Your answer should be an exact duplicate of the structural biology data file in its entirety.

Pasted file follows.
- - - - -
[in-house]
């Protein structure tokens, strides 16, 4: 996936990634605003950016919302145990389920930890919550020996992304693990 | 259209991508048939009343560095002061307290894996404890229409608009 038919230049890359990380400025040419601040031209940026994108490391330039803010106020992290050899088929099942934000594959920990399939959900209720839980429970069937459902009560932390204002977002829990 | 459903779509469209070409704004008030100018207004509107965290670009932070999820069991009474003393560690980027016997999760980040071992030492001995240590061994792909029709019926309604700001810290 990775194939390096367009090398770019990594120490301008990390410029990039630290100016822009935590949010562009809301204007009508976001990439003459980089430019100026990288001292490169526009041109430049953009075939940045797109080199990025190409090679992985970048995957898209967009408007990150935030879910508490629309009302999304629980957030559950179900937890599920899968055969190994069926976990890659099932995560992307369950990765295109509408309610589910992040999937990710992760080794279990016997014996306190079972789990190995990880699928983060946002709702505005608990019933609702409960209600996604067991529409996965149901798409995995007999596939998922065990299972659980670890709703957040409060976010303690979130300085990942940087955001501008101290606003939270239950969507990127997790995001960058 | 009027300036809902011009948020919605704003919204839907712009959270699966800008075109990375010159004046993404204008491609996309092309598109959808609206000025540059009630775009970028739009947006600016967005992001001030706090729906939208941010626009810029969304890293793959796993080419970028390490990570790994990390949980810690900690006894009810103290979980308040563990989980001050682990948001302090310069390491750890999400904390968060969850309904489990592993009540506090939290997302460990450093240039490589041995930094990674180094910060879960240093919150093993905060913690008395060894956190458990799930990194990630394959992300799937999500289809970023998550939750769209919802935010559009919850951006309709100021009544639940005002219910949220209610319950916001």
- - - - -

[in-house]
């Protein structure tokens, strides 16, 4: 996936990634605003950016919302145990389920930890919550020996992304693990 | 259209991508048939009343560095002061307290894996404890229409608009 038919230049890359990380400025040419601040031209940026994108490391330039803010106020992290050899088929099942934000594959920990399939959900209720839980429970069937459902009560932390204002977002829990 | 459903779509469209070409704004008030100018207004509107965290670009932070999820069991009474003393560690980027016997999760980040071992030492001995240590061994792909029709019926309604700001810290 990775194939390096367009090398770019990594120490301008990390410029990039630290100016822009935590949010562009809301204007009508976001990439003459980089430019100026990288001292490169526009041109430049953009075939940045797109080199990025190409090679992985970048995957898209967009408007990150935030879910508490629309009302999304629980957030559950179900937890599920899968055969190994069926976990890659099932995560992307369950990765295109509408309610589910992040999937990710992760080794279990016997014996306190079972789990190995990880699928983060946002709702505005608990019933609702409960209600996604067991529409996965149901798409995995007999596939998922065990299972659980670890709703957040409060976010303690979130300085990942940087955001501008101290606003939270239950969507990127997790995001960058 | 009027300036809902011009948020919605704003919204839907712009959270699966800008075109990375010159004046993404204008491609996309092309598109959808609206000025540059009630775009970028739009947006600016967005992001001030706090729906939208941010626009810029969304890293793959796993080419970028390490990570790994990390949980810690900690006894009810103290979980308040563990989980001050682990948001302090310069390491750890999400904390968060969850309904489990592993009540506090939290997302460990450093240039490589041995930094990674180094910060879960240093919150093993905060913690008395060894956190458990799930990194990630394959992300799937999500289809970023998550939750769209919802935010559009919850951006309709100021009544639940005002219910949220209610319950916001």